Knowing a little about wine has a bit of kudos to it: oh, you’re the wine expert, that sort of thing.  And the nature of wine is such that one only needs to know a little to know more than most others.  Read Hugh Johnson’s Pocket Wine Book and you’ll likely know more about wine than the staff at many high street wine merchants, for instance.
I started my wine career in 1997, and before I was let loose on the residents of Marylebone High Street, I trained for three weeks at my employer’s in-house wine school in the outskirts of Paris.  Much of the time was spent in the classroom, the rest “on the ground” in their store in the rue de l’Ancienne Comedie on the Left Bank.

The thought of being a barely knowledgeable Englishman working in a Paris wine store filled me with fear.  My French was good enough, though I thought my wine knowledge was a long way short.  I knew a lot about Chablis, having been a tour guide in the region for a couple of seasons, and I’d done my time in the classroom in Villejuif, but the thought of advising Parisians on what to drink with their coq-au-vin filled me with fear.  I put this to my mentor, the shop manager.  His answer sticks with me still:
“You might not know much, but you know more than the customer.  Otherwise he wouldn’t ask.  If you tell him to drink Cahors with his coq-au-vin, and it doesn’t work, he will not blame you, he will think “well, the caviste told me that this would be perfect” and then decide that either (a) there is something wrong with his coq-au-vin or (b) there is something wrong with his palate.”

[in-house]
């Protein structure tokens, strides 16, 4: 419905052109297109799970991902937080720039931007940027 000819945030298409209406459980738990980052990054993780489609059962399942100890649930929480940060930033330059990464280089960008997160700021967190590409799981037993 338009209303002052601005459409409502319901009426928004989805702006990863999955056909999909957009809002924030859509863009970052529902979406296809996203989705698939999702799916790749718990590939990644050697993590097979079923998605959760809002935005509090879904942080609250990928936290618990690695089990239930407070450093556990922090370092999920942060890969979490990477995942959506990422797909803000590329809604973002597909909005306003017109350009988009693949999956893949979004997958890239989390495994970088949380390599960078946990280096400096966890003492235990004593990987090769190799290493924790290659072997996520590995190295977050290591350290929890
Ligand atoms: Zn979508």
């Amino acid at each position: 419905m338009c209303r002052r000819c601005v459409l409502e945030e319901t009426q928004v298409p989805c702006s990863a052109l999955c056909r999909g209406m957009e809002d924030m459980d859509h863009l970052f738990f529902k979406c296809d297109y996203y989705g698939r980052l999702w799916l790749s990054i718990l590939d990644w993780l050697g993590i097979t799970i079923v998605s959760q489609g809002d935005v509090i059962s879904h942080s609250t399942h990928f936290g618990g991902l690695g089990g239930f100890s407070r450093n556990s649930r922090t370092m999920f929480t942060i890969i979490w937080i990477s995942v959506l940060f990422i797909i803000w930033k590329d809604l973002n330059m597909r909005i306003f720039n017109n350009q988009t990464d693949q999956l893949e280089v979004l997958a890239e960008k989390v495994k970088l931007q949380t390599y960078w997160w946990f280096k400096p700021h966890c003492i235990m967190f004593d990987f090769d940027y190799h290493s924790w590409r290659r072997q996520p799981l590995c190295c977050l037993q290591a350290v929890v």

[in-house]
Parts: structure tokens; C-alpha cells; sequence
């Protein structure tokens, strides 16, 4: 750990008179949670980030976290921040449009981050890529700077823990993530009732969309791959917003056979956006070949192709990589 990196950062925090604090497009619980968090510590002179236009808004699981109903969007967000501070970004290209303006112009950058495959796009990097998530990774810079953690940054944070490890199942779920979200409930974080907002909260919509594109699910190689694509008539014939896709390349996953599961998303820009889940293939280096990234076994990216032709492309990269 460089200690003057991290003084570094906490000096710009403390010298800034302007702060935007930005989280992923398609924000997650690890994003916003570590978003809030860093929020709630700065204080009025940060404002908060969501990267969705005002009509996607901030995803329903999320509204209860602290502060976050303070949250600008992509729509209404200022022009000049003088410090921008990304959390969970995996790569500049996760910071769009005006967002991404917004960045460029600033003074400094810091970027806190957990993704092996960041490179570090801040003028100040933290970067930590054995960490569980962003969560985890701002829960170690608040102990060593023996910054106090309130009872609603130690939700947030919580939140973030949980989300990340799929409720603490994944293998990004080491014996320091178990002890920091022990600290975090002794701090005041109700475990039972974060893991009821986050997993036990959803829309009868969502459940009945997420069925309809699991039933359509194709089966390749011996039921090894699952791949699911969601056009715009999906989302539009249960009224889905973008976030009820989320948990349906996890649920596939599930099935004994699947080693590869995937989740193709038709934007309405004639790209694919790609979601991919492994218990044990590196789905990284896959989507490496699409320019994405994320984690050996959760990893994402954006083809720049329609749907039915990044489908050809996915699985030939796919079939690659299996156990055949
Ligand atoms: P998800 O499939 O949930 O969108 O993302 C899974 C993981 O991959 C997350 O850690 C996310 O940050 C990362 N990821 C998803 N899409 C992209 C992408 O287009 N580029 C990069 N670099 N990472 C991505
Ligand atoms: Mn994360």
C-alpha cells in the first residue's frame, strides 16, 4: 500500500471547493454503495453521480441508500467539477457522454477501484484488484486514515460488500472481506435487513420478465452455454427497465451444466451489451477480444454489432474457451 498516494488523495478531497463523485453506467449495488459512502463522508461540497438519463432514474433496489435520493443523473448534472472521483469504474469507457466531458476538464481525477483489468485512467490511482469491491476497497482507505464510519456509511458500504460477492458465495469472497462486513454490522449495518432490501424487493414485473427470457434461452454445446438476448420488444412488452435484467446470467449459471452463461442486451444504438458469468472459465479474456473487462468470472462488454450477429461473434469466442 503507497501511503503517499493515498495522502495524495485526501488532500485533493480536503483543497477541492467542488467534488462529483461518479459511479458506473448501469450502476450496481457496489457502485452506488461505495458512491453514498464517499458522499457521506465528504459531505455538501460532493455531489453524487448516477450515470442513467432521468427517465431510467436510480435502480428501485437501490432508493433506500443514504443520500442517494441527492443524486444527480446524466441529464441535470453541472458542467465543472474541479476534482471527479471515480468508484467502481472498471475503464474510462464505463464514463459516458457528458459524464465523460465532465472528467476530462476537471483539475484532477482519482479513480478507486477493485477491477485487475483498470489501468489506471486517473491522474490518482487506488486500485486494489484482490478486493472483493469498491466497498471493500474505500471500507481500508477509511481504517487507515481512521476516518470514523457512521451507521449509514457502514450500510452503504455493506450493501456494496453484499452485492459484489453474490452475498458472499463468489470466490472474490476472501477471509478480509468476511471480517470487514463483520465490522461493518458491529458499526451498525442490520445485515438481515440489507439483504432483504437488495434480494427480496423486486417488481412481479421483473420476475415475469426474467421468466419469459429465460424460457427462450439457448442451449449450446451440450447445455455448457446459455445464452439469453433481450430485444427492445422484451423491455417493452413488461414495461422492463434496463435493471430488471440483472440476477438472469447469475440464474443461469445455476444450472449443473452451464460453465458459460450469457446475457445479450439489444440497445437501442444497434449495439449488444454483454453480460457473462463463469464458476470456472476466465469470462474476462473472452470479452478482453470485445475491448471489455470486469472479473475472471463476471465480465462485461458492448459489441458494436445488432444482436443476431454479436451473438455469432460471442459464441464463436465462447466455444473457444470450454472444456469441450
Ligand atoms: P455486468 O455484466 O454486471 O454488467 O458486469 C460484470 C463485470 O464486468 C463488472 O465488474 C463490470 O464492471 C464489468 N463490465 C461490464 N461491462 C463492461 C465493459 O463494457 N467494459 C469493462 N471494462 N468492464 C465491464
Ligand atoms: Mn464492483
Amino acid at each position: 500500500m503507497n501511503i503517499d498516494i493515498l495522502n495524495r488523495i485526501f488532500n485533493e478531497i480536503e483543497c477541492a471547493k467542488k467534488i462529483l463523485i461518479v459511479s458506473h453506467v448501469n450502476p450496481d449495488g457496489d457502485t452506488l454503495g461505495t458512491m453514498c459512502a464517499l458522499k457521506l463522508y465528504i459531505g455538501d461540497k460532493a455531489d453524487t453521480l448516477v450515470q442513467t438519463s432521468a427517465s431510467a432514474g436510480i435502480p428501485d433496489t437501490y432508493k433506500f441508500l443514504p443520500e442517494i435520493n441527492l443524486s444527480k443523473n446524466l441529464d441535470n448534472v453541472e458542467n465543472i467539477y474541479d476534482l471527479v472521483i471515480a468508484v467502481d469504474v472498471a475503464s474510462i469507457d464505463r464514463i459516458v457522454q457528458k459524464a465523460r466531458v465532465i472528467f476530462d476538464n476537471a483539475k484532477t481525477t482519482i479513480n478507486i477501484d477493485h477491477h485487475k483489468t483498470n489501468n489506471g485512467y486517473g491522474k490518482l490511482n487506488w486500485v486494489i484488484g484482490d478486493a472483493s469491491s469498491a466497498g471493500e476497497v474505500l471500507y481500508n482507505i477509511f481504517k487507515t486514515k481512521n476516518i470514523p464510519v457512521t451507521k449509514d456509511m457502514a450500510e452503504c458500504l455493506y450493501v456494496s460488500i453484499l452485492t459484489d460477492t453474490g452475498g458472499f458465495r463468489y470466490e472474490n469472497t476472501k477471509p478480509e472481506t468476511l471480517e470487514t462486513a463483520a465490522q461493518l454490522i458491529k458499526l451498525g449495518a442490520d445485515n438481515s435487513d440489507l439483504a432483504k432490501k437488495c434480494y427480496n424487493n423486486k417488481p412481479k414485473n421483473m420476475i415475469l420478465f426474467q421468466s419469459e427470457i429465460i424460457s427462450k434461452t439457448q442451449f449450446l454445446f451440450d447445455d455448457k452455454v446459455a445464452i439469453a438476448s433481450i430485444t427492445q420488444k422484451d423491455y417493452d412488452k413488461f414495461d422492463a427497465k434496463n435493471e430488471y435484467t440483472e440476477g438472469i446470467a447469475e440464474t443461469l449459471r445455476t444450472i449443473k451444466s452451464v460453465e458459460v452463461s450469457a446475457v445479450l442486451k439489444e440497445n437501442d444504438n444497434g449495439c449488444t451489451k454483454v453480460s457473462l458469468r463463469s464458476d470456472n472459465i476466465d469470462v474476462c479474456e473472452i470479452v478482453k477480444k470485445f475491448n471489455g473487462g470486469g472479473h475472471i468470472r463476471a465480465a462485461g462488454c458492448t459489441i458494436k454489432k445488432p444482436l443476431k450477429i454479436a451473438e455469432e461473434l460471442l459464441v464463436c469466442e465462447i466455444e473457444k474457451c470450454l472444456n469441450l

These words tell much about the nature of the man, but they gave me confidence and, helped by the ingenious aide-memoire devised by my employers I cruised along contently.
The aide-memoire was a work of genius.  Prices ended with a “5” or a “9”, so FF3.99 or FF 3.95, say.  This was more than monetary, with fuller-bodies wines ending in “9” and lighter wines in “5”.   Sharp-eyed customers might also notice that the period separating francs and centimes was not the same shape for all wines.  Depending on the style of the wine, it would be square for more structured wines, round for, well, rounder wines and diamond shaped for what I would now describe as “svelte” wines.  Genius.  And genius which meant that a wet-behind-the-ears Englishman could not only talk with confidence on wines about which he knew nothing, but could even tell the difference between the FF3.99 Bergerac and the FF 3.95 Saumur…

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